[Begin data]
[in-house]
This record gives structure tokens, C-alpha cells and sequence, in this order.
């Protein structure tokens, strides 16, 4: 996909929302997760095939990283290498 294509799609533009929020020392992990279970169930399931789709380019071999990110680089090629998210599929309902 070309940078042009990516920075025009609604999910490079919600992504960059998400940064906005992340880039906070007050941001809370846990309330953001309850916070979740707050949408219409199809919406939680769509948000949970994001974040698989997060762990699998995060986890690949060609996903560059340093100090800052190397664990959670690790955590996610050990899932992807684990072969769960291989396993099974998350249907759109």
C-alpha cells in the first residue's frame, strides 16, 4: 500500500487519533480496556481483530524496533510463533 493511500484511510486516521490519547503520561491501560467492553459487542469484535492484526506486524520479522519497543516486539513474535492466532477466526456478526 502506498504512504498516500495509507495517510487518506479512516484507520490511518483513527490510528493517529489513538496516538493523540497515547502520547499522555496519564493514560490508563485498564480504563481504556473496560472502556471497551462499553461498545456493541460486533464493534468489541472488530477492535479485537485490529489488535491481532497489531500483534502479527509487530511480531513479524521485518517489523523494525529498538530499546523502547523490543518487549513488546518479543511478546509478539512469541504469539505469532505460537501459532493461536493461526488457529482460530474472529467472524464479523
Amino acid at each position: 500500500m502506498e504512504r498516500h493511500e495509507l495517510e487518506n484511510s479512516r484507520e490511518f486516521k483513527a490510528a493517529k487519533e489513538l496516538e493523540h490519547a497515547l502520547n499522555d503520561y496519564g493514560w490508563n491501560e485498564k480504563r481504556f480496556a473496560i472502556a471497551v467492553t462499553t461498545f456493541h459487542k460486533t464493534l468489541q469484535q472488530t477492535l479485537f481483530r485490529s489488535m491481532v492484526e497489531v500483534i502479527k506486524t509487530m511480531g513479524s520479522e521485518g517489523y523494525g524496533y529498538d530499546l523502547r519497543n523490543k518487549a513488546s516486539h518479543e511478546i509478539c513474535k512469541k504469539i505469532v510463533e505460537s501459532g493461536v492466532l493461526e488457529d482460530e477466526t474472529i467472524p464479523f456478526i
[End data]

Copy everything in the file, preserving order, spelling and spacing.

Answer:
[in-house]
This record gives structure tokens, C-alpha cells and sequence, in this order.
């Protein structure tokens, strides 16, 4: 996909929302997760095939990283290498 294509799609533009929020020392992990279970169930399931789709380019071999990110680089090629998210599929309902 070309940078042009990516920075025009609604999910490079919600992504960059998400940064906005992340880039906070007050941001809370846990309330953001309850916070979740707050949408219409199809919406939680769509948000949970994001974040698989997060762990699998995060986890690949060609996903560059340093100090800052190397664990959670690790955590996610050990899932992807684990072969769960291989396993099974998350249907759109």
C-alpha cells in the first residue's frame, strides 16, 4: 500500500487519533480496556481483530524496533510463533 493511500484511510486516521490519547503520561491501560467492553459487542469484535492484526506486524520479522519497543516486539513474535492466532477466526456478526 502506498504512504498516500495509507495517510487518506479512516484507520490511518483513527490510528493517529489513538496516538493523540497515547502520547499522555496519564493514560490508563485498564480504563481504556473496560472502556471497551462499553461498545456493541460486533464493534468489541472488530477492535479485537485490529489488535491481532497489531500483534502479527509487530511480531513479524521485518517489523523494525529498538530499546523502547523490543518487549513488546518479543511478546509478539512469541504469539505469532505460537501459532493461536493461526488457529482460530474472529467472524464479523
Amino acid at each position: 500500500m502506498e504512504r498516500h493511500e495509507l495517510e487518506n484511510s479512516r484507520e490511518f486516521k483513527a490510528a493517529k487519533e489513538l496516538e493523540h490519547a497515547l502520547n499522555d503520561y496519564g493514560w490508563n491501560e485498564k480504563r481504556f480496556a473496560i472502556a471497551v467492553t462499553t461498545f456493541h459487542k460486533t464493534l468489541q469484535q472488530t477492535l479485537f481483530r485490529s489488535m491481532v492484526e497489531v500483534i502479527k506486524t509487530m511480531g513479524s520479522e521485518g517489523y523494525g524496533y529498538d530499546l523502547r519497543n523490543k518487549a513488546s516486539h518479543e511478546i509478539c513474535k512469541k504469539i505469532v510463533e505460537s501459532g493461536v492466532l493461526e488457529d482460530e477466526t474472529i467472524p464479523f456478526i